Black City: Beringia
The Blackstone Uplands were once part of the mammoth steppe of Beringia.
The Treeline Emerald dragonfly (Somatachlora sahlbergi), named for its bright blue-green eyes, only exists in Beringia.
Robert A. Cannings, Royal BC Museum
One of the plant species endemic to, or only found in Beringia is the Ogilvie Draba (Draba ogilviensis).
Hudson’s Bay Company trader and artist, Alexander Hunter Murray, made this painting of a Gwich’in family on the move about the late 1840s.
Yukon Archives, Catharine McClellan fonds, 90/57, #4
During the last ice age, when most of North America lay buried under glaciers, this area was part of Beringia and covered by a vast grassland called a mammoth steppe. The ice-free zone included parts of Siberia, the Bering Isthmus, Alaska, Yukon and the Northwest Territories.
Beringia formed a land bridge between North America and Siberia. Animals, plants and insects moved back and forth across the bridge. The land was populated with woolly mammoths, steppe bison, saiga antelope, camels, scimitar cats, giant short-faced bear and beavers the size of black bears. Although many of these ice age animals did not outlast the cold climate, their remains are still found in the frozen earth by scientists, placer miners and others. Some of the animals that did survive the ice-age include caribou, moose, Dall sheep, and grizzly bears. Even today there are the rare creatures and plants that exist nowhere else but in the former area of Beringia.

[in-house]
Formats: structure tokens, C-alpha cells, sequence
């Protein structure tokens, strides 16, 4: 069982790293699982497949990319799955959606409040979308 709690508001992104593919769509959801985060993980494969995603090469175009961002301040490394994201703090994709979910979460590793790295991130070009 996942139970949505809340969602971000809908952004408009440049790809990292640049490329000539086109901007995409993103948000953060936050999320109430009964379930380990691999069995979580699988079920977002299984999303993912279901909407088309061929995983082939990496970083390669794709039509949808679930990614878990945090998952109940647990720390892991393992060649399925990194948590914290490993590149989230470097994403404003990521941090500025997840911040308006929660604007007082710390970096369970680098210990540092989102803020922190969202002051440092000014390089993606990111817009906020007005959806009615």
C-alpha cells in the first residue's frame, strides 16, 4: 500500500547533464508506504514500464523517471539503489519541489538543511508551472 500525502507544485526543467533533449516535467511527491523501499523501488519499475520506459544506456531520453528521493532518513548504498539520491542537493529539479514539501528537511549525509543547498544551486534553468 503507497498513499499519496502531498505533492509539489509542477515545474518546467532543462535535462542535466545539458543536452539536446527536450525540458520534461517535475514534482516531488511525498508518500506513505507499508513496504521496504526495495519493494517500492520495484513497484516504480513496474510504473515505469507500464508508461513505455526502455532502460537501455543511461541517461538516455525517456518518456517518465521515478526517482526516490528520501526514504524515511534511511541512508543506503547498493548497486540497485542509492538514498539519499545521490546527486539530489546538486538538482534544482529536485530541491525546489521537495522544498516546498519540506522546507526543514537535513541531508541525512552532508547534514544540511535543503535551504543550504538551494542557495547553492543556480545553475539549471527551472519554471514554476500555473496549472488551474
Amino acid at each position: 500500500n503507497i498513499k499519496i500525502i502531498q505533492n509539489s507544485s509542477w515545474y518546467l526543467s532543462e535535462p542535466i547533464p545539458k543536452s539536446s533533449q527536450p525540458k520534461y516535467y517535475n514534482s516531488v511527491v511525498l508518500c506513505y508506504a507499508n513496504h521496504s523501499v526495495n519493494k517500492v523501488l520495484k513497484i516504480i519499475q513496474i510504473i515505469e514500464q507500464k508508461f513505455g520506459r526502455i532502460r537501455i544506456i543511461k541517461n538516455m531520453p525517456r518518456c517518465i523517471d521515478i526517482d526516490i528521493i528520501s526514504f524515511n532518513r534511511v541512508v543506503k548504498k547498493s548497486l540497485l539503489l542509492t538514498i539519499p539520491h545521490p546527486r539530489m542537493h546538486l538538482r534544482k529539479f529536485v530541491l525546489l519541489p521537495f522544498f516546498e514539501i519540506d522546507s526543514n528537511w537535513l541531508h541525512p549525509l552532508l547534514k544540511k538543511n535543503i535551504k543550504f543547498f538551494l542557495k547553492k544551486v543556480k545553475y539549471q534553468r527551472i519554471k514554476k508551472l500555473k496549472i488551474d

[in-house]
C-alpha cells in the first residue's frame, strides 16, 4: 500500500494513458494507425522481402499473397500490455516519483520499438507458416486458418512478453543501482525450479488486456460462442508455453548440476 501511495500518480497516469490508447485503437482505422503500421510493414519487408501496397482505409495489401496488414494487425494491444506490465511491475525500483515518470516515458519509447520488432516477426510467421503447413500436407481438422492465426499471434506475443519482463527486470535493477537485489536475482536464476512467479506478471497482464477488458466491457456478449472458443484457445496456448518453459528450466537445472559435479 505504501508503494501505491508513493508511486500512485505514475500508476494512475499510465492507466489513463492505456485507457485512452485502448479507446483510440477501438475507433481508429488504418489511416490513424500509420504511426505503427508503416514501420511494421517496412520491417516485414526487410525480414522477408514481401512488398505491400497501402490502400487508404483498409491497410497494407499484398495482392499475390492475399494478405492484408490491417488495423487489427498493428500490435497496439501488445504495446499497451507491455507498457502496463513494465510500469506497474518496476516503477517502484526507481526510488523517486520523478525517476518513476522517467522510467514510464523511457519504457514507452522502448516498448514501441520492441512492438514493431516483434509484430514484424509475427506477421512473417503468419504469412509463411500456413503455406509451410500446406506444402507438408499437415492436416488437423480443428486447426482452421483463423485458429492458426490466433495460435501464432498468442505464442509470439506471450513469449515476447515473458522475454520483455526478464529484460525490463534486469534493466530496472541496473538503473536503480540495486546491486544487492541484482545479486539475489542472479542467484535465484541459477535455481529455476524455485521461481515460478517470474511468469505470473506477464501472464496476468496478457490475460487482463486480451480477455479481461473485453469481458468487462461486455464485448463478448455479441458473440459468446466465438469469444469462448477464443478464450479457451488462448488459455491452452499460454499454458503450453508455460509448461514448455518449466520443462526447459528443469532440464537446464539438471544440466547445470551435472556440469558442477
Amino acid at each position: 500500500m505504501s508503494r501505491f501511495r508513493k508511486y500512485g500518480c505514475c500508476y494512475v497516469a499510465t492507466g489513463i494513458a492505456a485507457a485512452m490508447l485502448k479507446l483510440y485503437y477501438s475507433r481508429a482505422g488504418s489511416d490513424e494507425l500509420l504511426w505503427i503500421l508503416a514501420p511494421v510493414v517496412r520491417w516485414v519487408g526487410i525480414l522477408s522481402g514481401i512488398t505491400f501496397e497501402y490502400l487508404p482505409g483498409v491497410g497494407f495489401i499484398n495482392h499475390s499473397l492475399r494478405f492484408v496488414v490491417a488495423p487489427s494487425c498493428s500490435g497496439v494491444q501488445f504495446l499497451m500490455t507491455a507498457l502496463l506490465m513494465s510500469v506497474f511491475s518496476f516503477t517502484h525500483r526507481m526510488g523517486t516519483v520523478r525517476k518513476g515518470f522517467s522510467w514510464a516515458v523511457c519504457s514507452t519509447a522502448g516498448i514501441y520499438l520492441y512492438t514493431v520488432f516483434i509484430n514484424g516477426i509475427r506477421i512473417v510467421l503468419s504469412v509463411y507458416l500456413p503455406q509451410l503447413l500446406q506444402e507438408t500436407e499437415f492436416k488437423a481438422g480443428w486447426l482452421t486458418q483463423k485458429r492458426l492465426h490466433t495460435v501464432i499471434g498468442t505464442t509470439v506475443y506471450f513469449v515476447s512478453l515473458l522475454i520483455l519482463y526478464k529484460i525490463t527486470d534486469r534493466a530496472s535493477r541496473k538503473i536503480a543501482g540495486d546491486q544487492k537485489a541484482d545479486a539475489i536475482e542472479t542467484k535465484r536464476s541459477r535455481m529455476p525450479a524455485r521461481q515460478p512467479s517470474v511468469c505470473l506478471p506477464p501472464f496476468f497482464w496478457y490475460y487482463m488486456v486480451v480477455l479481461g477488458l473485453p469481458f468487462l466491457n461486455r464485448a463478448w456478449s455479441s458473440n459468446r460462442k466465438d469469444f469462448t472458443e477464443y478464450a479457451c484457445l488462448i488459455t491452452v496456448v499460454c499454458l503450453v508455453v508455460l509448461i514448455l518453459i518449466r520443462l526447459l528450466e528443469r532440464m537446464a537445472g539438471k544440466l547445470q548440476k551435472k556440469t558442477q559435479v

There is archaeological evidence showing that people lived here from the end of the last ice age, some ten thousand years ago. Much like our ancestors, these mammoth hunters worked hides, gathered edible plants and engaged in other subsistence activities.